Sometimes Guillain-Barré syndrome appears to have a particular trigger. Some of the main triggers associated with it are outlined below.
In about two in every three cases, Guillain-Barré syndrome occurs a few days or weeks after an infection.
Infections that have been known to trigger the condition include:
- food poisoning – especially if caused by Campylobacter bacteria
- cytomegalovirus – a common virus that doesn't usually cause any symptoms
- glandular fever
- some travel infections, including dengue and the Zika virus
In the past, vaccinations (particularly the flu vaccine used in the US during a swine flu outbreak in 1976) were linked to an increased risk of Guillain-Barré syndrome.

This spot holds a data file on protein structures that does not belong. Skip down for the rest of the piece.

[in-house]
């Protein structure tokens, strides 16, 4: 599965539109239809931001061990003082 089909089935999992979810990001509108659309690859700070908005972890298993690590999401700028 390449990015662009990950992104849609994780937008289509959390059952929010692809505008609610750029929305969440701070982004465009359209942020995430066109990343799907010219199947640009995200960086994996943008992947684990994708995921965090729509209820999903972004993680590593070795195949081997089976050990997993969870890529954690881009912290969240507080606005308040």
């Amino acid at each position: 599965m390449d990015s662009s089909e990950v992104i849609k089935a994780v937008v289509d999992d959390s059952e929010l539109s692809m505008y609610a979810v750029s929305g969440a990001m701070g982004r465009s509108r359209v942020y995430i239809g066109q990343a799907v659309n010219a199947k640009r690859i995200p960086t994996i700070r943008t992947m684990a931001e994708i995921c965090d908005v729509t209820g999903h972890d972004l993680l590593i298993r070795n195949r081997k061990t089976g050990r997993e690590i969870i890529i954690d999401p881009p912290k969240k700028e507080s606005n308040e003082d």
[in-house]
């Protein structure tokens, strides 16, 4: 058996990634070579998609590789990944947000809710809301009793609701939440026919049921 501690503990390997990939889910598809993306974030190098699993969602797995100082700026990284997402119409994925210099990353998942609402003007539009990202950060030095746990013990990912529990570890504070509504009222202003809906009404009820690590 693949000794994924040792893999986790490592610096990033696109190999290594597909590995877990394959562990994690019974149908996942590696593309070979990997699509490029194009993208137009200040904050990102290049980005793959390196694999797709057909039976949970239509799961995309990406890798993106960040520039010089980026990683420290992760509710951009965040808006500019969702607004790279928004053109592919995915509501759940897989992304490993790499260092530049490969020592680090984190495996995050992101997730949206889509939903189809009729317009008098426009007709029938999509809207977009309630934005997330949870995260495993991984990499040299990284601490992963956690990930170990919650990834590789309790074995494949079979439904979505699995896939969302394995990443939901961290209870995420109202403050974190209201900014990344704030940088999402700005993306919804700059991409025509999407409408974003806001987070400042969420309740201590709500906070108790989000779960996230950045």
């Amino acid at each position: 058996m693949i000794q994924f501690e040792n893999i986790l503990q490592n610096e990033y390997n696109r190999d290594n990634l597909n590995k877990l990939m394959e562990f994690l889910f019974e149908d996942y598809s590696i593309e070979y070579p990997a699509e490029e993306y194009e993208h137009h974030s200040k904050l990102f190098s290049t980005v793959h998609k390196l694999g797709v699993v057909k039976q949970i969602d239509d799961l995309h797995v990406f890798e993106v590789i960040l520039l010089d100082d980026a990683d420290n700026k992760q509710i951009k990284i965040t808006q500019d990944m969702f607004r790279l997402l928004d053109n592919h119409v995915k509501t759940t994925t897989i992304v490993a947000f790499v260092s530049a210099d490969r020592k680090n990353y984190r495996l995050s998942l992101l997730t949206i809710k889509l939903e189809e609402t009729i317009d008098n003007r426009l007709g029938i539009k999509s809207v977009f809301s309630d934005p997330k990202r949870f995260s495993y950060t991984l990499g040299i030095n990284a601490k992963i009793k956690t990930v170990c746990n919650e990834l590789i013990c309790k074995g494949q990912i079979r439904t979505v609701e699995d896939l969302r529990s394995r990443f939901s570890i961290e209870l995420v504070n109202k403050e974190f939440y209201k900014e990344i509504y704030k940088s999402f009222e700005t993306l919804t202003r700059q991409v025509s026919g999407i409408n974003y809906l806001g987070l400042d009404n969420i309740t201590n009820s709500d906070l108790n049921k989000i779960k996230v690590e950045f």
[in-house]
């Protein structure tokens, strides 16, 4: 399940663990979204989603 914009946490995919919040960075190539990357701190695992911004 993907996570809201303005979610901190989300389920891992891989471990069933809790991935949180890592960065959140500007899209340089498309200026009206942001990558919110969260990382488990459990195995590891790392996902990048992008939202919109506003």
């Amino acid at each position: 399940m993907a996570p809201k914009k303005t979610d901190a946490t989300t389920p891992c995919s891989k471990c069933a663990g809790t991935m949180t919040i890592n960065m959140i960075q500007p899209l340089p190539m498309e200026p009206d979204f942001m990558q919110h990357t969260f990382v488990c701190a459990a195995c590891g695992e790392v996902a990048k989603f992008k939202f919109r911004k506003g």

But research has since found the chances of developing the condition after having a vaccination are extremely small.
For example, a study into the vaccine used during the 2009 swine flu outbreak found that for every million people who had the vaccination, there were less than two extra cases of Guillain-Barré syndrome.
The benefits of vaccination are likely to outweigh any potential risk, as infections such as flu are more common triggers of the condition.
Other possible triggers for Guillain-Barré syndrome include:
- an injury
- medical procedures – such as a bone marrow transplant